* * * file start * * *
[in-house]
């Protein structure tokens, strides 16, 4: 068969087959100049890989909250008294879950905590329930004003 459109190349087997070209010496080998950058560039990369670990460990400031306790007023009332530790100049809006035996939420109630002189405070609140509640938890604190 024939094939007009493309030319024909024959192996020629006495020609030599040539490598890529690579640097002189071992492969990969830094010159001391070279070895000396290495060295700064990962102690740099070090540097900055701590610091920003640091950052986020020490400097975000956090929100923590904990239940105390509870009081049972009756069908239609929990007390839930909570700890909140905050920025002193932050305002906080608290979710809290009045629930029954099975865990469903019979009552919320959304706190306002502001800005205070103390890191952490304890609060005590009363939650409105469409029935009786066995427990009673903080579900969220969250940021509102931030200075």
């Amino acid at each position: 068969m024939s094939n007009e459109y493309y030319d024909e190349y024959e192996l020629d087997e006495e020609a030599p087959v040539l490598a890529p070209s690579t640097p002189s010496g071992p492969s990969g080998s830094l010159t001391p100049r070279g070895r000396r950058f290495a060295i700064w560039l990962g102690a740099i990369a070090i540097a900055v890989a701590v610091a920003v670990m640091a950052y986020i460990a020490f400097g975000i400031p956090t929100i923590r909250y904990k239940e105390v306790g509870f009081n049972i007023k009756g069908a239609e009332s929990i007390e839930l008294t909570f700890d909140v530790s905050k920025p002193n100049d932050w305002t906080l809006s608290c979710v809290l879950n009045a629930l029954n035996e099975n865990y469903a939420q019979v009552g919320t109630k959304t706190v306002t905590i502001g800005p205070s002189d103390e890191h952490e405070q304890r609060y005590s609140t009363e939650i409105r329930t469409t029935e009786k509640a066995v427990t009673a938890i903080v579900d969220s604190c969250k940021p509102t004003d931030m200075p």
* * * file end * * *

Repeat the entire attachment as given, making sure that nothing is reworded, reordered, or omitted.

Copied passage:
[in-house]
């Protein structure tokens, strides 16, 4: 068969087959100049890989909250008294879950905590329930004003 459109190349087997070209010496080998950058560039990369670990460990400031306790007023009332530790100049809006035996939420109630002189405070609140509640938890604190 024939094939007009493309030319024909024959192996020629006495020609030599040539490598890529690579640097002189071992492969990969830094010159001391070279070895000396290495060295700064990962102690740099070090540097900055701590610091920003640091950052986020020490400097975000956090929100923590904990239940105390509870009081049972009756069908239609929990007390839930909570700890909140905050920025002193932050305002906080608290979710809290009045629930029954099975865990469903019979009552919320959304706190306002502001800005205070103390890191952490304890609060005590009363939650409105469409029935009786066995427990009673903080579900969220969250940021509102931030200075």
């Amino acid at each position: 068969m024939s094939n007009e459109y493309y030319d024909e190349y024959e192996l020629d087997e006495e020609a030599p087959v040539l490598a890529p070209s690579t640097p002189s010496g071992p492969s990969g080998s830094l010159t001391p100049r070279g070895r000396r950058f290495a060295i700064w560039l990962g102690a740099i990369a070090i540097a900055v890989a701590v610091a920003v670990m640091a950052y986020i460990a020490f400097g975000i400031p956090t929100i923590r909250y904990k239940e105390v306790g509870f009081n049972i007023k009756g069908a239609e009332s929990i007390e839930l008294t909570f700890d909140v530790s905050k920025p002193n100049d932050w305002t906080l809006s608290c979710v809290l879950n009045a629930l029954n035996e099975n865990y469903a939420q019979v009552g919320t109630k959304t706190v306002t905590i502001g800005p205070s002189d103390e890191h952490e405070q304890r609060y005590s609140t009363e939650i409105r329930t469409t029935e009786k509640a066995v427990t009673a938890i903080v579900d969220s604190c969250k940021p509102t004003d931030m200075p």